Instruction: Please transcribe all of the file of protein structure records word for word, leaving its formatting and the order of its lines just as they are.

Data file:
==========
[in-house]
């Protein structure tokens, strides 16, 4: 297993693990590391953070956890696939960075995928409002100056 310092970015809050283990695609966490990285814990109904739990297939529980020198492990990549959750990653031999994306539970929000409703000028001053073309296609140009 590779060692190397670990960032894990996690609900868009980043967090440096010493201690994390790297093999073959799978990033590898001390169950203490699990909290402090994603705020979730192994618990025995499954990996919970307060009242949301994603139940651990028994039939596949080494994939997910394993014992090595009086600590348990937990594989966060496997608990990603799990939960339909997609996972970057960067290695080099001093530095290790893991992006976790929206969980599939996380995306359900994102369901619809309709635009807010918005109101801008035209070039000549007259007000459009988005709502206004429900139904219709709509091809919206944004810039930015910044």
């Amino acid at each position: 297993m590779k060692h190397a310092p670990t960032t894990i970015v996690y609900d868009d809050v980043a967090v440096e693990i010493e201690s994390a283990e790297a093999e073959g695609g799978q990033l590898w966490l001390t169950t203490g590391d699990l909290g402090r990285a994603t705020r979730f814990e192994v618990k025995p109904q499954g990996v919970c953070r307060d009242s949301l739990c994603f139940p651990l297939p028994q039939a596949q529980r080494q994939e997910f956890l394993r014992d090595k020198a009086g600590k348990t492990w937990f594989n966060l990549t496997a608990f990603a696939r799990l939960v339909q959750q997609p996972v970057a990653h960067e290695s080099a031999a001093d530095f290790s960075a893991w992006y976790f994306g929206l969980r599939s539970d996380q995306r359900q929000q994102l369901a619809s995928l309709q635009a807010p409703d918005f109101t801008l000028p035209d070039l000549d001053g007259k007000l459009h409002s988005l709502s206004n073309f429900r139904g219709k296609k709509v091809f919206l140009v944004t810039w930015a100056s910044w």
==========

[in-house]
């Protein structure tokens, strides 16, 4: 297993693990590391953070956890696939960075995928409002100056 310092970015809050283990695609966490990285814990109904739990297939529980020198492990990549959750990653031999994306539970929000409703000028001053073309296609140009 590779060692190397670990960032894990996690609900868009980043967090440096010493201690994390790297093999073959799978990033590898001390169950203490699990909290402090994603705020979730192994618990025995499954990996919970307060009242949301994603139940651990028994039939596949080494994939997910394993014992090595009086600590348990937990594989966060496997608990990603799990939960339909997609996972970057960067290695080099001093530095290790893991992006976790929206969980599939996380995306359900994102369901619809309709635009807010918005109101801008035209070039000549007259007000459009988005709502206004429900139904219709709509091809919206944004810039930015910044």
């Amino acid at each position: 297993m590779k060692h190397a310092p670990t960032t894990i970015v996690y609900d868009d809050v980043a967090v440096e693990i010493e201690s994390a283990e790297a093999e073959g695609g799978q990033l590898w966490l001390t169950t203490g590391d699990l909290g402090r990285a994603t705020r979730f814990e192994v618990k025995p109904q499954g990996v919970c953070r307060d009242s949301l739990c994603f139940p651990l297939p028994q039939a596949q529980r080494q994939e997910f956890l394993r014992d090595k020198a009086g600590k348990t492990w937990f594989n966060l990549t496997a608990f990603a696939r799990l939960v339909q959750q997609p996972v970057a990653h960067e290695s080099a031999a001093d530095f290790s960075a893991w992006y976790f994306g929206l969980r599939s539970d996380q995306r359900q929000q994102l369901a619809s995928l309709q635009a807010p409703d918005f109101t801008l000028p035209d070039l000549d001053g007259k007000l459009h409002s988005l709502s206004n073309f429900r139904g219709k296609k709509v091809f919206l140009v944004t810039w930015a100056s910044w």